So, for simplicity, exit the church gate at ///imitate.obtain.received, then turn left and head north up the street. The pavement gives way to grass verge and the road reaches a junction shortly after, near ///certainly.clogging.exporters. Turn left here (the sign reads ‘Carrick Castle 5 miles’) and follow the road in a southwesterly direction. You’ll soon come through a junction, near ///downfield.nuns.toast, with options to turn left across a footbridge over the River Goil, right into Drimsynie Estate, or straight on; along the west bank of the river. It’s this latter option we want.
Follow the road between ///backswing.window.tries and ///decking.emporium.timidly, where you’re presented with a forking junction. Bear right, following the road gently uphill. There’s another junction at ///fractions.scorched.cover; keep following the road ahead, ignoring the right fork into Drimsynie Estate. The road dips, then rises toward another junction near ///repeating.goodbyes.blatantly.
Turn right here, keeping the blue house on your right and following the gravel road up towards ///kipper.gems.warns. Here you’ll see another fork, with three cabins in the middle and the mountains rising behind them. Branch left and follow the road uphill toward another junction at ///frame.ready.outs. The fork leading off to your right here (west) is the one you want (there’s a purple, Cowal Way waymarker posted nearby at ///rescuer.juror.snowboard). This is a good spot to turn around and enjoy the views over Loch Goil behind you before you press on.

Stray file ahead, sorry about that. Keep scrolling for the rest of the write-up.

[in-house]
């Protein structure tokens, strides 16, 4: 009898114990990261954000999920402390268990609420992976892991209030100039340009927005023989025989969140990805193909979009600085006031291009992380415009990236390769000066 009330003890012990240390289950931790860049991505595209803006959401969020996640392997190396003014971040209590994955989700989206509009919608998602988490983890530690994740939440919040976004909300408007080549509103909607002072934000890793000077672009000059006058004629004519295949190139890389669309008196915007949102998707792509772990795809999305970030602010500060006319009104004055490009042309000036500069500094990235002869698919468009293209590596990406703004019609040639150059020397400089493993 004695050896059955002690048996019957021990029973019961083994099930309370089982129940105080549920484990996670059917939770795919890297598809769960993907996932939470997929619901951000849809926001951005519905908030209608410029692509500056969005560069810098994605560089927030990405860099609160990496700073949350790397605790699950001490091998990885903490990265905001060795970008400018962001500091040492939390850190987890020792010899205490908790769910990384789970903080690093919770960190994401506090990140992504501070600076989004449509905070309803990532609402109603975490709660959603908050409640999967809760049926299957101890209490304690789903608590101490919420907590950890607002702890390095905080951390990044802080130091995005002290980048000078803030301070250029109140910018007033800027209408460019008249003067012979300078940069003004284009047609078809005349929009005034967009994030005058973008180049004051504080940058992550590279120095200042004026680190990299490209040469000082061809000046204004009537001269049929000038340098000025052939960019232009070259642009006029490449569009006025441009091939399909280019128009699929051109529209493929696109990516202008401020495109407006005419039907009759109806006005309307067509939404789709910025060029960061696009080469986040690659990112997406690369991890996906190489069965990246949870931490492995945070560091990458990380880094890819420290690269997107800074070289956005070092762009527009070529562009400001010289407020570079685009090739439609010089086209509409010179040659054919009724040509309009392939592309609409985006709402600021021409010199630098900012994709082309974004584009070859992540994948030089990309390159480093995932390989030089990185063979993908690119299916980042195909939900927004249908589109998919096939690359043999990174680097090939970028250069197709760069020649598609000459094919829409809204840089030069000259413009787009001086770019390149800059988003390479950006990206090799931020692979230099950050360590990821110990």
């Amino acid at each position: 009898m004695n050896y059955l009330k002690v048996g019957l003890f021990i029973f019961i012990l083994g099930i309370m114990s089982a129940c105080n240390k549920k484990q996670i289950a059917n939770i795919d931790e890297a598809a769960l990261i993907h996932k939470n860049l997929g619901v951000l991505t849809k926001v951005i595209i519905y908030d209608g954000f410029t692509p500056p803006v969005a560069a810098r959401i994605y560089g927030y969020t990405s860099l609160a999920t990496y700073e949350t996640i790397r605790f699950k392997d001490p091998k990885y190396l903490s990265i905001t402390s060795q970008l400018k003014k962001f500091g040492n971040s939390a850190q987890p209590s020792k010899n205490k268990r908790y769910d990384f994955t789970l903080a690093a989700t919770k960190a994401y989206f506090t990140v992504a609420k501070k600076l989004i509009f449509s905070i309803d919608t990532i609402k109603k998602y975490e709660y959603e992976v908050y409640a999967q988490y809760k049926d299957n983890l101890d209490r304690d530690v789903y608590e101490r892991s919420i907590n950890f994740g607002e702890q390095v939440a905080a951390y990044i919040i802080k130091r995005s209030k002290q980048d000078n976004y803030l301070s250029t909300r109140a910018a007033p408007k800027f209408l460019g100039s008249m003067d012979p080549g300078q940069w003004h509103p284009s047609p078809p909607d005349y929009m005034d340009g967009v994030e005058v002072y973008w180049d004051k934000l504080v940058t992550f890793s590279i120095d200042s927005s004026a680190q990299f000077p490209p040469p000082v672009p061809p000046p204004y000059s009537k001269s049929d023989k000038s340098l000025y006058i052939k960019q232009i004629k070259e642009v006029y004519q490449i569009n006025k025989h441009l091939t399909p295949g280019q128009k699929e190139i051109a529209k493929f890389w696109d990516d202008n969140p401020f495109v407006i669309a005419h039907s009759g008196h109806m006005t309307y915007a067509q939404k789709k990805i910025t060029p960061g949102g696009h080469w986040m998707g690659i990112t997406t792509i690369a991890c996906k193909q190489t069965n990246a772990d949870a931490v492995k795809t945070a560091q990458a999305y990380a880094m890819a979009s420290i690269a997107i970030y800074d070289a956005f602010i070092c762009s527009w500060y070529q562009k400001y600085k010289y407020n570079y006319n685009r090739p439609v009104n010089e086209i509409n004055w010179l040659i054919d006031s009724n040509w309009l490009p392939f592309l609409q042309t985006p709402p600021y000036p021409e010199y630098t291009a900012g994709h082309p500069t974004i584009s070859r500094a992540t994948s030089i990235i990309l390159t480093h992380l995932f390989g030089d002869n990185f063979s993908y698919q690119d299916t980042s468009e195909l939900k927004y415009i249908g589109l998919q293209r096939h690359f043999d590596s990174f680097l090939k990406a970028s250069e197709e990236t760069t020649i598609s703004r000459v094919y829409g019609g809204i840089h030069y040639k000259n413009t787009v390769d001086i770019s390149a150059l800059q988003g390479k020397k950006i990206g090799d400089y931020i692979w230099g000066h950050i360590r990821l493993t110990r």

You’re now on a Forestry road heading west and gradually climbing. There’s a road branching left (south east) near ///goofy.sandpaper.fell but ignore this and go straight ahead. This road continues to climb, turning north as it does so (once again offering great views of Lochgoilhead perched upon the twinkling shores of the loch), then bears west again and curves round in a southwesterly direction. At ///hounded.camper.springing you’re confronted with a fork in the road. The purple waymarkers direct you to the right branch, which slopes downhill.